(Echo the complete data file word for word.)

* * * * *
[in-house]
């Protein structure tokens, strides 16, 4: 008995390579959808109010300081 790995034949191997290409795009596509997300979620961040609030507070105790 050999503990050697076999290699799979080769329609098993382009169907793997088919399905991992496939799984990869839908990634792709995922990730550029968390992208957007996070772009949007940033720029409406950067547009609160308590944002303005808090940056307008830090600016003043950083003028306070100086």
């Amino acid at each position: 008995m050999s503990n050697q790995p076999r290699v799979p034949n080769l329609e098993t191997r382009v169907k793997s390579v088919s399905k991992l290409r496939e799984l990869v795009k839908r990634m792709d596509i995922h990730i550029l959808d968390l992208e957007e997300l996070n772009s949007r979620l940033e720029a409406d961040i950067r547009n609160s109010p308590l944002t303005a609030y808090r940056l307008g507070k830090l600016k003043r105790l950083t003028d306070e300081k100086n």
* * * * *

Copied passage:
[in-house]
């Protein structure tokens, strides 16, 4: 008995390579959808109010300081 790995034949191997290409795009596509997300979620961040609030507070105790 050999503990050697076999290699799979080769329609098993382009169907793997088919399905991992496939799984990869839908990634792709995922990730550029968390992208957007996070772009949007940033720029409406950067547009609160308590944002303005808090940056307008830090600016003043950083003028306070100086």
């Amino acid at each position: 008995m050999s503990n050697q790995p076999r290699v799979p034949n080769l329609e098993t191997r382009v169907k793997s390579v088919s399905k991992l290409r496939e799984l990869v795009k839908r990634m792709d596509i995922h990730i550029l959808d968390l992208e957007e997300l996070n772009s949007r979620l940033e720029a409406d961040i950067r547009n609160s109010p308590l944002t303005a609030y808090r940056l307008g507070k830090l600016k003043r105790l950083t003028d306070e300081k100086n």